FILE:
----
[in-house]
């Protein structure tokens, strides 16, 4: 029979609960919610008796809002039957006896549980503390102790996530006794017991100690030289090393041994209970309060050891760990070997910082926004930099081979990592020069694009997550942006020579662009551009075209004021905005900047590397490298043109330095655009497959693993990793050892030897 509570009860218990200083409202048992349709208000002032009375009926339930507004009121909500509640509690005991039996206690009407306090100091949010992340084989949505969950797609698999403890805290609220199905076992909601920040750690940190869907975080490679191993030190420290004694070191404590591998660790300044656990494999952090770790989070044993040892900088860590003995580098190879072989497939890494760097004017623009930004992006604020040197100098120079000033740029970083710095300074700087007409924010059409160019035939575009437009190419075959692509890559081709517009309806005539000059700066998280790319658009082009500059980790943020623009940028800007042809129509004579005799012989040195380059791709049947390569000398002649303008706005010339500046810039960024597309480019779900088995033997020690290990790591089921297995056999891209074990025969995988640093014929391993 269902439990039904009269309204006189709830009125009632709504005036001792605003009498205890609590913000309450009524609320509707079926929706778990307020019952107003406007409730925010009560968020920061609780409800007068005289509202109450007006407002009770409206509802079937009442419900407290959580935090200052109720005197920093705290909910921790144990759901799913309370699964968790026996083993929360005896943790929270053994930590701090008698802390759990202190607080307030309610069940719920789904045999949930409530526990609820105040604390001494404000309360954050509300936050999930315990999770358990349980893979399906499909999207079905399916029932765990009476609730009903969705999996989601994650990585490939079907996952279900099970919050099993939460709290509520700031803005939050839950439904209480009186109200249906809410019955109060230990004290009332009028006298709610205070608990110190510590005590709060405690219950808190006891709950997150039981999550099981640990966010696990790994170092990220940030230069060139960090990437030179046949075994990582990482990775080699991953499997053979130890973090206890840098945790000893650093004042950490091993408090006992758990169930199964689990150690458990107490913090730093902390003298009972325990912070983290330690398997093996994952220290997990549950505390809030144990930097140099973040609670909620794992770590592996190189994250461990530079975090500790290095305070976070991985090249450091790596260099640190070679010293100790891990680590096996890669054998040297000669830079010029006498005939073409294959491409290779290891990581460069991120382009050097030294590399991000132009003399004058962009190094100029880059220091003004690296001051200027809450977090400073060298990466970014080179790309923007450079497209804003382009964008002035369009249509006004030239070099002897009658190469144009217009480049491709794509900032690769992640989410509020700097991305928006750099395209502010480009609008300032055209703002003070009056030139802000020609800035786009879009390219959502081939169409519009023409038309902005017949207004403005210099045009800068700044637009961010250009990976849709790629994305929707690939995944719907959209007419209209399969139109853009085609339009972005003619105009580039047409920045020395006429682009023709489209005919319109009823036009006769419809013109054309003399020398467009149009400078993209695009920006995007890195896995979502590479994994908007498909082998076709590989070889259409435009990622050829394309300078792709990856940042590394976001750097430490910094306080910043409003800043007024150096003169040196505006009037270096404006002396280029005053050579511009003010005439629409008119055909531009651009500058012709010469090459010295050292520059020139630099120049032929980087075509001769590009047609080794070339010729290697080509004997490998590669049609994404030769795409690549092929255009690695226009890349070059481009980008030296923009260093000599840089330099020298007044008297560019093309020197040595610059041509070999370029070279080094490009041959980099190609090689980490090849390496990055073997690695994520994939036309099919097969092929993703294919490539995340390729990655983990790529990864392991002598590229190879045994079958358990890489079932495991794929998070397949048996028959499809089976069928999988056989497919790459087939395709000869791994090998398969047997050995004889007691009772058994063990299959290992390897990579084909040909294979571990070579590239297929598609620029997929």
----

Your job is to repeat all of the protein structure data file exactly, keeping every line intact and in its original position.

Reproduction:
[in-house]
């Protein structure tokens, strides 16, 4: 029979609960919610008796809002039957006896549980503390102790996530006794017991100690030289090393041994209970309060050891760990070997910082926004930099081979990592020069694009997550942006020579662009551009075209004021905005900047590397490298043109330095655009497959693993990793050892030897 509570009860218990200083409202048992349709208000002032009375009926339930507004009121909500509640509690005991039996206690009407306090100091949010992340084989949505969950797609698999403890805290609220199905076992909601920040750690940190869907975080490679191993030190420290004694070191404590591998660790300044656990494999952090770790989070044993040892900088860590003995580098190879072989497939890494760097004017623009930004992006604020040197100098120079000033740029970083710095300074700087007409924010059409160019035939575009437009190419075959692509890559081709517009309806005539000059700066998280790319658009082009500059980790943020623009940028800007042809129509004579005799012989040195380059791709049947390569000398002649303008706005010339500046810039960024597309480019779900088995033997020690290990790591089921297995056999891209074990025969995988640093014929391993 269902439990039904009269309204006189709830009125009632709504005036001792605003009498205890609590913000309450009524609320509707079926929706778990307020019952107003406007409730925010009560968020920061609780409800007068005289509202109450007006407002009770409206509802079937009442419900407290959580935090200052109720005197920093705290909910921790144990759901799913309370699964968790026996083993929360005896943790929270053994930590701090008698802390759990202190607080307030309610069940719920789904045999949930409530526990609820105040604390001494404000309360954050509300936050999930315990999770358990349980893979399906499909999207079905399916029932765990009476609730009903969705999996989601994650990585490939079907996952279900099970919050099993939460709290509520700031803005939050839950439904209480009186109200249906809410019955109060230990004290009332009028006298709610205070608990110190510590005590709060405690219950808190006891709950997150039981999550099981640990966010696990790994170092990220940030230069060139960090990437030179046949075994990582990482990775080699991953499997053979130890973090206890840098945790000893650093004042950490091993408090006992758990169930199964689990150690458990107490913090730093902390003298009972325990912070983290330690398997093996994952220290997990549950505390809030144990930097140099973040609670909620794992770590592996190189994250461990530079975090500790290095305070976070991985090249450091790596260099640190070679010293100790891990680590096996890669054998040297000669830079010029006498005939073409294959491409290779290891990581460069991120382009050097030294590399991000132009003399004058962009190094100029880059220091003004690296001051200027809450977090400073060298990466970014080179790309923007450079497209804003382009964008002035369009249509006004030239070099002897009658190469144009217009480049491709794509900032690769992640989410509020700097991305928006750099395209502010480009609008300032055209703002003070009056030139802000020609800035786009879009390219959502081939169409519009023409038309902005017949207004403005210099045009800068700044637009961010250009990976849709790629994305929707690939995944719907959209007419209209399969139109853009085609339009972005003619105009580039047409920045020395006429682009023709489209005919319109009823036009006769419809013109054309003399020398467009149009400078993209695009920006995007890195896995979502590479994994908007498909082998076709590989070889259409435009990622050829394309300078792709990856940042590394976001750097430490910094306080910043409003800043007024150096003169040196505006009037270096404006002396280029005053050579511009003010005439629409008119055909531009651009500058012709010469090459010295050292520059020139630099120049032929980087075509001769590009047609080794070339010729290697080509004997490998590669049609994404030769795409690549092929255009690695226009890349070059481009980008030296923009260093000599840089330099020298007044008297560019093309020197040595610059041509070999370029070279080094490009041959980099190609090689980490090849390496990055073997690695994520994939036309099919097969092929993703294919490539995340390729990655983990790529990864392991002598590229190879045994079958358990890489079932495991794929998070397949048996028959499809089976069928999988056989497919790459087939395709000869791994090998398969047997050995004889007691009772058994063990299959290992390897990579084909040909294979571990070579590239297929598609620029997929």